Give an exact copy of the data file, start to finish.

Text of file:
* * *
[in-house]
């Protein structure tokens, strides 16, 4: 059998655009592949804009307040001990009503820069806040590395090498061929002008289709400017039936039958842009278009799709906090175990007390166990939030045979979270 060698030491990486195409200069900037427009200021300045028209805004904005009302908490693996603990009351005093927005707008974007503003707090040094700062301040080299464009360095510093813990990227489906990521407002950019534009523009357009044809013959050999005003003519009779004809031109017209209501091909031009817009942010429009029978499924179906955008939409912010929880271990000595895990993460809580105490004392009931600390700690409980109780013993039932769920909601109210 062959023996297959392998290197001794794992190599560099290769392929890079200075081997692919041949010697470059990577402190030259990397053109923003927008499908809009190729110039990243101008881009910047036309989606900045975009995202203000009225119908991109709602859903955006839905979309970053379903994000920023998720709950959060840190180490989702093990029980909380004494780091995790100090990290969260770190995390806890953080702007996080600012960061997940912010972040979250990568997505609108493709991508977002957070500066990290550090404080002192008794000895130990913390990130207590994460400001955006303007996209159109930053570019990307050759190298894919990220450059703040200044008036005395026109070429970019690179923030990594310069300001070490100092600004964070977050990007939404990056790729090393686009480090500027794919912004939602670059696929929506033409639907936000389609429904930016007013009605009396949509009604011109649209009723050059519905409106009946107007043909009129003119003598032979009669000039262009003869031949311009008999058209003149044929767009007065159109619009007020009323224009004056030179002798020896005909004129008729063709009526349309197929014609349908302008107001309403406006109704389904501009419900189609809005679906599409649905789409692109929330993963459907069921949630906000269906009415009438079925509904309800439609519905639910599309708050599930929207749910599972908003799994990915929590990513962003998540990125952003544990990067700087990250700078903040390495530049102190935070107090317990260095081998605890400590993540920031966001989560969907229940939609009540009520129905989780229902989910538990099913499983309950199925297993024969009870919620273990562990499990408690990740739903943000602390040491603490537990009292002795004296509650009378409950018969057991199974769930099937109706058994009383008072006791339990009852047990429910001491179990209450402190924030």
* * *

[in-house]
């Protein structure tokens, strides 16, 4: 059998655009592949804009307040001990009503820069806040590395090498061929002008289709400017039936039958842009278009799709906090175990007390166990939030045979979270 060698030491990486195409200069900037427009200021300045028209805004904005009302908490693996603990009351005093927005707008974007503003707090040094700062301040080299464009360095510093813990990227489906990521407002950019534009523009357009044809013959050999005003003519009779004809031109017209209501091909031009817009942010429009029978499924179906955008939409912010929880271990000595895990993460809580105490004392009931600390700690409980109780013993039932769920909601109210 062959023996297959392998290197001794794992190599560099290769392929890079200075081997692919041949010697470059990577402190030259990397053109923003927008499908809009190729110039990243101008881009910047036309989606900045975009995202203000009225119908991109709602859903955006839905979309970053379903994000920023998720709950959060840190180490989702093990029980909380004494780091995790100090990290969260770190995390806890953080702007996080600012960061997940912010972040979250990568997505609108493709991508977002957070500066990290550090404080002192008794000895130990913390990130207590994460400001955006303007996209159109930053570019990307050759190298894919990220450059703040200044008036005395026109070429970019690179923030990594310069300001070490100092600004964070977050990007939404990056790729090393686009480090500027794919912004939602670059696929929506033409639907936000389609429904930016007013009605009396949509009604011109649209009723050059519905409106009946107007043909009129003119003598032979009669000039262009003869031949311009008999058209003149044929767009007065159109619009007020009323224009004056030179002798020896005909004129008729063709009526349309197929014609349908302008107001309403406006109704389904501009419900189609809005679906599409649905789409692109929330993963459907069921949630906000269906009415009438079925509904309800439609519905639910599309708050599930929207749910599972908003799994990915929590990513962003998540990125952003544990990067700087990250700078903040390495530049102190935070107090317990260095081998605890400590993540920031966001989560969907229940939609009540009520129905989780229902989910538990099913499983309950199925297993024969009870919620273990562990499990408690990740739903943000602390040491603490537990009292002795004296509650009378409950018969057991199974769930099937109706058994009383008072006791339990009852047990429910001491179990209450402190924030």